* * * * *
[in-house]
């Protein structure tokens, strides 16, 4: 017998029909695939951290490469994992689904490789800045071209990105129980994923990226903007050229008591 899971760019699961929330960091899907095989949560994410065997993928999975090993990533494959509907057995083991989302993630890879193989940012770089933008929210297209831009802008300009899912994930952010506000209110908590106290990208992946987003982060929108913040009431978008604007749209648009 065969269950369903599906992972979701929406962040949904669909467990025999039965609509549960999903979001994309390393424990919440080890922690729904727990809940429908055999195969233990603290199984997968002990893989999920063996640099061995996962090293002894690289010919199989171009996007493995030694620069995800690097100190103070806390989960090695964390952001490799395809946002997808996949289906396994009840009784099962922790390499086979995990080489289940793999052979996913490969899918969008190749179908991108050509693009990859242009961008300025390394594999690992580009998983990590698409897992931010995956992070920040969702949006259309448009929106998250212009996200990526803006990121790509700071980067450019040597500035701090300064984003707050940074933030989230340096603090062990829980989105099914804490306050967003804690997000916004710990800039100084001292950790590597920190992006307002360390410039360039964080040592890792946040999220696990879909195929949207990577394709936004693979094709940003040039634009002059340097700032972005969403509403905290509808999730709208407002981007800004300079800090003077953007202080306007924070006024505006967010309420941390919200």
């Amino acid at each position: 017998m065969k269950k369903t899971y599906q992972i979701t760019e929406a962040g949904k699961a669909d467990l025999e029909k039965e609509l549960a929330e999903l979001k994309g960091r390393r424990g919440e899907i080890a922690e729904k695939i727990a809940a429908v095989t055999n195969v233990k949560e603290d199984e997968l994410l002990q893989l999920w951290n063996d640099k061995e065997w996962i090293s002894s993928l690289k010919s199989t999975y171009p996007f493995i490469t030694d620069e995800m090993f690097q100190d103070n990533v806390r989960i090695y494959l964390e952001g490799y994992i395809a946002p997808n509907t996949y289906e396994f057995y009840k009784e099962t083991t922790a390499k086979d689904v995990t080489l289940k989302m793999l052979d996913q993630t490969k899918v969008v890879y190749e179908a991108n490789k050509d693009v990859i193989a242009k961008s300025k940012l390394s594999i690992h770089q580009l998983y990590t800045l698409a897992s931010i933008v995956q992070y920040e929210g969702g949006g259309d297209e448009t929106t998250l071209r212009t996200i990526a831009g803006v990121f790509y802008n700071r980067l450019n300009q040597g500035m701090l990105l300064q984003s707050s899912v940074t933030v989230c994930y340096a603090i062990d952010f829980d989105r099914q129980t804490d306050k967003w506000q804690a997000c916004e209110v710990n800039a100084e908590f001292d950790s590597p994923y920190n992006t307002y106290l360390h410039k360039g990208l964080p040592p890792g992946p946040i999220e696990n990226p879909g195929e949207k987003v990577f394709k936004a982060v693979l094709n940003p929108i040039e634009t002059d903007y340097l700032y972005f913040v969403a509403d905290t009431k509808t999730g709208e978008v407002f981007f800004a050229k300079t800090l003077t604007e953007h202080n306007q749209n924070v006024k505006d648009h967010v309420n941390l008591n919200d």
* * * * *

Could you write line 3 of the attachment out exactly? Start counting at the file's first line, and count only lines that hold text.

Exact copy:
């Amino acid at each position: 017998m065969k269950k369903t899971y599906q992972i979701t760019e929406a962040g949904k699961a669909d467990l025999e029909k039965e609509l549960a929330e999903l979001k994309g960091r390393r424990g919440e899907i080890a922690e729904k695939i727990a809940a429908v095989t055999n195969v233990k949560e603290d199984e997968l994410l002990q893989l999920w951290n063996d640099k061995e065997w996962i090293s002894s993928l690289k010919s199989t999975y171009p996007f493995i490469t030694d620069e995800m090993f690097q100190d103070n990533v806390r989960i090695y494959l964390e952001g490799y994992i395809a946002p997808n509907t996949y289906e396994f057995y009840k009784e099962t083991t922790a390499k086979d689904v995990t080489l289940k989302m793999l052979d996913q993630t490969k899918v969008v890879y190749e179908a991108n490789k050509d693009v990859i193989a242009k961008s300025k940012l390394s594999i690992h770089q580009l998983y990590t800045l698409a897992s931010i933008v995956q992070y920040e929210g969702g949006g259309d297209e448009t929106t998250l071209r212009t996200i990526a831009g803006v990121f790509y802008n700071r980067l450019n300009q040597g500035m701090l990105l300064q984003s707050s899912v940074t933030v989230c994930y340096a603090i062990d952010f829980d989105r099914q129980t804490d306050k967003w506000q804690a997000c916004e209110v710990n800039a100084e908590f001292d950790s590597p994923y920190n992006t307002y106290l360390h410039k360039g990208l964080p040592p890792g992946p946040i999220e696990n990226p879909g195929e949207k987003v990577f394709k936004a982060v693979l094709n940003p929108i040039e634009t002059d903007y340097l700032y972005f913040v969403a509403d905290t009431k509808t999730g709208e978008v407002f981007f800004a050229k300079t800090l003077t604007e953007h202080n306007q749209n924070v006024k505006d648009h967010v309420n941390l008591n919200d």